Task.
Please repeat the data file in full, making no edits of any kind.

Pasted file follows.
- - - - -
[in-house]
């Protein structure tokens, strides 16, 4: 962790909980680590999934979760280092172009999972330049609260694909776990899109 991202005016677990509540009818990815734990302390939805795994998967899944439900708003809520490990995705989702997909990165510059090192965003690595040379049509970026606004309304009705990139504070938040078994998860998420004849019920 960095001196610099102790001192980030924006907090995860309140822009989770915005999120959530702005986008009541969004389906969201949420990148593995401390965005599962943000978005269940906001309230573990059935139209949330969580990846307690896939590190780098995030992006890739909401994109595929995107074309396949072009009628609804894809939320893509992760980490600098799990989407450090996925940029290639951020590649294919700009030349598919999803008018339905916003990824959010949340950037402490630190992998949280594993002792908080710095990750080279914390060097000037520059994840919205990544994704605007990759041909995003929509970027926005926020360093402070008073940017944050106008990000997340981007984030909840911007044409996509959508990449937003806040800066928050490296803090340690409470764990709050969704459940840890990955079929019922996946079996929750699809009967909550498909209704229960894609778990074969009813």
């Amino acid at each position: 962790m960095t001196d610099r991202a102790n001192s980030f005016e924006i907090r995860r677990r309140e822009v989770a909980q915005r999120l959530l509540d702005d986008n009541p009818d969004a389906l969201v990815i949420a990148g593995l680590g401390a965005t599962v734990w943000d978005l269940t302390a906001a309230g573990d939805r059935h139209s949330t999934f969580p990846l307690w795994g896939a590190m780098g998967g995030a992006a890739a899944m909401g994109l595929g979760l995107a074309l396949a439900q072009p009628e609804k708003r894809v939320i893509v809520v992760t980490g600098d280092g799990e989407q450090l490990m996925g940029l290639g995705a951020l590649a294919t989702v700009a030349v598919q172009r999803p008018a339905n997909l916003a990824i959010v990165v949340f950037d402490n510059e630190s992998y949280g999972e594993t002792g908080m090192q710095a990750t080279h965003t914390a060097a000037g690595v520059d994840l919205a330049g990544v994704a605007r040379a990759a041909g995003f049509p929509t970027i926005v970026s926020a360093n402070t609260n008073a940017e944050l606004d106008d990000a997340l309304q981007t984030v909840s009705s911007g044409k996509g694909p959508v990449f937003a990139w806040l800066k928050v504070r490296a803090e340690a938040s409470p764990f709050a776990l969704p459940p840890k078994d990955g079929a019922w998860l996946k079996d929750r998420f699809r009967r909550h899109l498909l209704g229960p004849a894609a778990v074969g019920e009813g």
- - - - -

[in-house]
């Protein structure tokens, strides 16, 4: 962790909980680590999934979760280092172009999972330049609260694909776990899109 991202005016677990509540009818990815734990302390939805795994998967899944439900708003809520490990995705989702997909990165510059090192965003690595040379049509970026606004309304009705990139504070938040078994998860998420004849019920 960095001196610099102790001192980030924006907090995860309140822009989770915005999120959530702005986008009541969004389906969201949420990148593995401390965005599962943000978005269940906001309230573990059935139209949330969580990846307690896939590190780098995030992006890739909401994109595929995107074309396949072009009628609804894809939320893509992760980490600098799990989407450090996925940029290639951020590649294919700009030349598919999803008018339905916003990824959010949340950037402490630190992998949280594993002792908080710095990750080279914390060097000037520059994840919205990544994704605007990759041909995003929509970027926005926020360093402070008073940017944050106008990000997340981007984030909840911007044409996509959508990449937003806040800066928050490296803090340690409470764990709050969704459940840890990955079929019922996946079996929750699809009967909550498909209704229960894609778990074969009813």
């Amino acid at each position: 962790m960095t001196d610099r991202a102790n001192s980030f005016e924006i907090r995860r677990r309140e822009v989770a909980q915005r999120l959530l509540d702005d986008n009541p009818d969004a389906l969201v990815i949420a990148g593995l680590g401390a965005t599962v734990w943000d978005l269940t302390a906001a309230g573990d939805r059935h139209s949330t999934f969580p990846l307690w795994g896939a590190m780098g998967g995030a992006a890739a899944m909401g994109l595929g979760l995107a074309l396949a439900q072009p009628e609804k708003r894809v939320i893509v809520v992760t980490g600098d280092g799990e989407q450090l490990m996925g940029l290639g995705a951020l590649a294919t989702v700009a030349v598919q172009r999803p008018a339905n997909l916003a990824i959010v990165v949340f950037d402490n510059e630190s992998y949280g999972e594993t002792g908080m090192q710095a990750t080279h965003t914390a060097a000037g690595v520059d994840l919205a330049g990544v994704a605007r040379a990759a041909g995003f049509p929509t970027i926005v970026s926020a360093n402070t609260n008073a940017e944050l606004d106008d990000a997340l309304q981007t984030v909840s009705s911007g044409k996509g694909p959508v990449f937003a990139w806040l800066k928050v504070r490296a803090e340690a938040s409470p764990f709050a776990l969704p459940p840890k078994d990955g079929a019922w998860l996946k079996d929750r998420f699809r009967r909550h899109l498909l209704g229960p004849a894609a778990v074969g019920e009813g």